Tempers flared during the McComb city board’s work session when a selectman asked for login information to view the status of an Equal Employment Opportunity Commission complaint filed against the city.
Selectman Ronnie Brock asked Mayor Quordiniah Lockley for the login information to the report. The mayor said he sent all of the information included in the report to the board, but refused to give the password.
Former Public Works Director Chuck Lambert, who was fired not long after the board’s term began in 2018, is the only known employee to have a pending EEOC complaint against the city. City officials would not confirm if the matter discussed Tuesday involved Lambert.
Selectman Devante Johnson asked how Lockley could have changed the password to access the file. Lockley said he got an email from the EEOC that asked him to change the password immediately, and he did so.
Multiple selectmen asked for the login information, but again, Lockley refused.
“I sent all the information to everybody,” he said. “As long as you got the information, I don’t see why you need the password to get in. ... It was sent to the mayor, and I shared it with the board.
“You need to understand that I am the chief executive, and they sent it to me — to my attention. I shared it with the board. I did not have to share it with the board.”
Johnson asked board attorney Angela Cockerham, who attended by phone, if it was normal for EEOC complaints to come to the mayor. She said reports come to the chief executive officer of organizations and municipalities and not to the board because of sensitive matters they could involve.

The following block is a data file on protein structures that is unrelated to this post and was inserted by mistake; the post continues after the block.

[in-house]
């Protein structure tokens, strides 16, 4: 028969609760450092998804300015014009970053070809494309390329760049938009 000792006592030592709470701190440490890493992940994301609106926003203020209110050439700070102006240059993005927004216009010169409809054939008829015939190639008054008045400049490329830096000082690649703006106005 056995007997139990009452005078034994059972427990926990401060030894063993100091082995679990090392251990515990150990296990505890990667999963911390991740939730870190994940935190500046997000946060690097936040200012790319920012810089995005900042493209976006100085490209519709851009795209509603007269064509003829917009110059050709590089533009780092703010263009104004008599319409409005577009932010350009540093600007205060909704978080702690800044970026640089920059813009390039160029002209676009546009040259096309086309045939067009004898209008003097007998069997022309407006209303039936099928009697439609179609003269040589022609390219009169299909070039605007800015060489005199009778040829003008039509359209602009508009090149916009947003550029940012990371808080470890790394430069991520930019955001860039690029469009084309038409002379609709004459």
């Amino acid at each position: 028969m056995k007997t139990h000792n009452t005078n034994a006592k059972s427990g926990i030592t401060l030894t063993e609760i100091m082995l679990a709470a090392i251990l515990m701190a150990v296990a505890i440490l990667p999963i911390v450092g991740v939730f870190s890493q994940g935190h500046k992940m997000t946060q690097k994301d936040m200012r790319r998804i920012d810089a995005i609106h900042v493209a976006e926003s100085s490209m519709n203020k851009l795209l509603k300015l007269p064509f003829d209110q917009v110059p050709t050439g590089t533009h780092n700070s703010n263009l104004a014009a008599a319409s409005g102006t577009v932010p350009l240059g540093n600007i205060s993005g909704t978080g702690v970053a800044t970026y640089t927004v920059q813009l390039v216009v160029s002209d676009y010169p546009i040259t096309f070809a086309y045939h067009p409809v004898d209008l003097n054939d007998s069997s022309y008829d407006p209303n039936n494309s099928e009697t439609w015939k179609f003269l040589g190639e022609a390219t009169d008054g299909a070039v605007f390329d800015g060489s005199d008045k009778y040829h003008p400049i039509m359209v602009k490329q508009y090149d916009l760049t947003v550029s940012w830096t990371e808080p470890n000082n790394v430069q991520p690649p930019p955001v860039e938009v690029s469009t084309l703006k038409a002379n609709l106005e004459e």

Johnson alleged Lockley’s exclusive access to the material presents a conflict of interest.
Brock asked how the selectmen could be sure Lockley gave them all of the information pertaining to the case and Lockley replied, “because I’m telling you.”
Selectman Donovan Hill said this hits the bedrock of the board’s issue: The selectmen and mayor have no trust in each other.
“The issue, mayor, is that there is a disconnect — I’m going to use the word trust— with this sensitive situation,” Hill said, adding that he would be fine with members of the board going to the mayor’s office and looking at the report on the mayor’s computer. “For all of us to move forward on solid ground ... we should have the same access as elected officials as stewards of the city that you have. This is a sensitive matter, and there is a conflict of interest.”
The mayor disputed Brock’s, Johnson’s and Hill’s claims of a conflict of interest. The three selectmen did not elaborate on what they believed the conflict to be.
Cockerham urged the board to take up the discussion in executive session. Johnson said he did not want to talk about the merits of the complaint itself, only the fact that the selectmen needed full access to the files, but the board ultimately decided to end the discussion and take it up in executive session at next week’s board meeting.